Editor’s Note: Generation J.D. bloggers often provide informal career and job advice in this space. Tracey Cohen Paliath’s job is to provide people with career and job advice. Paliath, director of economic and self-sufficiency services at Jewish Community Services, writes a monthly column drawing on her experience in law and social services.
Many lawyers I know, especially those grinding it out in the early years in law firms, are interested in working in the nonprofit world. As I’ve progressed in my career, I noticed the surprising effect doing pro bono work had on other young lawyers (you know, those of us who are concerned with “work/life balance” in a way that lawyers a generation or two ahead of us never spoke about.)
I noticed that my friends would happily work through an entire weekend non-stop on a pro bono death penalty appeal but complain bitterly when they had to spend a regular day making privilege calls on a document production. In time, my belief that lawyers got burned out because of the long hours they worked appeared to have a lot of holes in it.
Instead, I saw a group of people who deliberately took on more work if it involved habeus corpus or filing a lawsuit to protect the rights of the disabled. Cliché? Possibly, but it’s true. Many people never left behind the idealism that sent them to law school (or helped them get through it).
Eventually, I made the transition to the nonprofit world. I received (and still receive) a lot of emails from law school classmates and former colleagues asking how they can do it. Here are my tips:
1.) Figure out what issues or causes move you. Just working in a nonprofit won’t be satisfying if you are not passionate about the cause. What do you get excited about? Educational reform or urban poverty? Focus your attention on those arenas.
2.) Get active in the cause. Volunteer at a shelter operated by a nonprofit for whom you’d like to work. Participate in their fundraiser and make sure you meet network at the event. Doing a great job on a small project or helping with a planning committee is a great way to get exposure. Remember, organizations want to hire people they know will fit in with their culture and are committed to the cause and the company. Demonstrate these qualities before you even apply for a job.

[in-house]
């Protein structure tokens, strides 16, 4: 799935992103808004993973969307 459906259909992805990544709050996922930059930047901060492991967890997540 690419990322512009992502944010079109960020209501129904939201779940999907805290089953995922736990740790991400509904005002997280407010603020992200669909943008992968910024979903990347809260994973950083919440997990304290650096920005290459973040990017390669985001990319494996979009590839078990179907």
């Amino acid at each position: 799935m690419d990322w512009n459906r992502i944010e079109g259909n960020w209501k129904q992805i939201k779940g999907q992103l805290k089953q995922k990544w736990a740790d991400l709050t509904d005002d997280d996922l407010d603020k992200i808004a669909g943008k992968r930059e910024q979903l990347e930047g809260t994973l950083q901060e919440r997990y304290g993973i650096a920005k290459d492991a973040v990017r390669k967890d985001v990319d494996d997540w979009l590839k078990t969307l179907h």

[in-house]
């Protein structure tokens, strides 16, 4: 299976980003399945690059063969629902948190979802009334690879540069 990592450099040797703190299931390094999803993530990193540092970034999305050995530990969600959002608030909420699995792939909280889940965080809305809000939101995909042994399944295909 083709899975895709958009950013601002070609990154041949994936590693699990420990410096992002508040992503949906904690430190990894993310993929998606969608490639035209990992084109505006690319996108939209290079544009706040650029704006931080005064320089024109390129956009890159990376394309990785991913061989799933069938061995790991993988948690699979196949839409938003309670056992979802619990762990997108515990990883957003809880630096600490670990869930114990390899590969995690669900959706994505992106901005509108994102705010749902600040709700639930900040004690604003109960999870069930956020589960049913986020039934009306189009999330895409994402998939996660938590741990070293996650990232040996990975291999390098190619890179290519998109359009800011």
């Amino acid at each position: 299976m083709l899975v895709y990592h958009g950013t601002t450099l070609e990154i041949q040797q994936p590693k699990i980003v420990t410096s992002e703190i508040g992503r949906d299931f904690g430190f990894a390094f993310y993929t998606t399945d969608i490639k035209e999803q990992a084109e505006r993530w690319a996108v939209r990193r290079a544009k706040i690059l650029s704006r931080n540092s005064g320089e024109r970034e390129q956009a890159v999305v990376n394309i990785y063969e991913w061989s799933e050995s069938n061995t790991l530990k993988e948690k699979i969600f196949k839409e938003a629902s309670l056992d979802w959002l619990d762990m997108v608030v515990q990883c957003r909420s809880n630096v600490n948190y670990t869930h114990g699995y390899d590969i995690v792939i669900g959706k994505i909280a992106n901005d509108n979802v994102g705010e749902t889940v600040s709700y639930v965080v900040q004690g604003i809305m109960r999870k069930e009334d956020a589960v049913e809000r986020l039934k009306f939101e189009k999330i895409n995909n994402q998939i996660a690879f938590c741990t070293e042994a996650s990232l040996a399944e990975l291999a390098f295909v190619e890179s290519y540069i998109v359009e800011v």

3.) Make a connection. Along those lines, find out if anyone in your firm or personal life knows the staff or board members of one of your target organizations and tell your contact you want to get involved. Ask them to make an introduction for you. Nonprofits love it when they have community ambassadors who do this, so do not be shy.
4.) Attend a conference or other event that will allow you to become more educated on the issues and meet people at the same time. Maryland Association of Nonprofit Organizations hosts a variety of seminars for nonprofit leadership – take a couple of hours and go to one. Attend an advocacy day in Annapolis with a trade group. Check the Daily Record for events that will attract nonprofit leaders. Be educated. Be open.
5.) Broaden your skill sets (or think about ways to redefine them) so that you could be part of a leadership team and not just in-house counsel. Many nonprofits can’t dedicate resources to having an internal legal department, and find it’s cheaper just to pay for legal advice and representation when it is needed. But, if you are willing to function as a program officer, deputy director or similar position and can make the case that you can do the job and bring your legal knowledge as a “plus factor,” you just became a very interesting candidate.
Changing to a career in a nonprofit takes some planning, but it can be done. And while you are laying the groundwork for the change, think of all the amazing work you are doing in the world. Some good karma can’t hurt, either.